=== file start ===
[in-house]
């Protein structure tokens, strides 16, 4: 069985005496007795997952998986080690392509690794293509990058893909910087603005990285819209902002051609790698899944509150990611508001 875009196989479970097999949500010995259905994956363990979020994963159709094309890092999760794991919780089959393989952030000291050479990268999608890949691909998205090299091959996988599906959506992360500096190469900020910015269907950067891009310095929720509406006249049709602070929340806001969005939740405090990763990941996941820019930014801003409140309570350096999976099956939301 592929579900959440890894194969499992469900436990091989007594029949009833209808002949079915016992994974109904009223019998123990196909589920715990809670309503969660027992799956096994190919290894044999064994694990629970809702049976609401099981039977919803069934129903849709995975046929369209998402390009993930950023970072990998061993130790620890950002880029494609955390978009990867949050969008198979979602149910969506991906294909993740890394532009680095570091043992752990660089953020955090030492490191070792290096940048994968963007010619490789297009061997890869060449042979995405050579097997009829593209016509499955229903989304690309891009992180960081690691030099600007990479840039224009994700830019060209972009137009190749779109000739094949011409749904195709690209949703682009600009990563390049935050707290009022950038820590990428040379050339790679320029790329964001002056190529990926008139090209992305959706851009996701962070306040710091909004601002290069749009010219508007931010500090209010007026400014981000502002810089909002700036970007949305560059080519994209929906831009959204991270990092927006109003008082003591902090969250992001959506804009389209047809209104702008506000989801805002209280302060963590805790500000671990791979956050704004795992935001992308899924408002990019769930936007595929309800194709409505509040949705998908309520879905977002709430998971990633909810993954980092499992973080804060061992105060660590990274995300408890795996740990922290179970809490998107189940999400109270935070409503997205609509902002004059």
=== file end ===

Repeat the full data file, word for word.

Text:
[in-house]
């Protein structure tokens, strides 16, 4: 069985005496007795997952998986080690392509690794293509990058893909910087603005990285819209902002051609790698899944509150990611508001 875009196989479970097999949500010995259905994956363990979020994963159709094309890092999760794991919780089959393989952030000291050479990268999608890949691909998205090299091959996988599906959506992360500096190469900020910015269907950067891009310095929720509406006249049709602070929340806001969005939740405090990763990941996941820019930014801003409140309570350096999976099956939301 592929579900959440890894194969499992469900436990091989007594029949009833209808002949079915016992994974109904009223019998123990196909589920715990809670309503969660027992799956096994190919290894044999064994694990629970809702049976609401099981039977919803069934129903849709995975046929369209998402390009993930950023970072990998061993130790620890950002880029494609955390978009990867949050969008198979979602149910969506991906294909993740890394532009680095570091043992752990660089953020955090030492490191070792290096940048994968963007010619490789297009061997890869060449042979995405050579097997009829593209016509499955229903989304690309891009992180960081690691030099600007990479840039224009994700830019060209972009137009190749779109000739094949011409749904195709690209949703682009600009990563390049935050707290009022950038820590990428040379050339790679320029790329964001002056190529990926008139090209992305959706851009996701962070306040710091909004601002290069749009010219508007931010500090209010007026400014981000502002810089909002700036970007949305560059080519994209929906831009959204991270990092927006109003008082003591902090969250992001959506804009389209047809209104702008506000989801805002209280302060963590805790500000671990791979956050704004795992935001992308899924408002990019769930936007595929309800194709409505509040949705998908309520879905977002709430998971990633909810993954980092499992973080804060061992105060660590990274995300408890795996740990922290179970809490998107189940999400109270935070409503997205609509902002004059």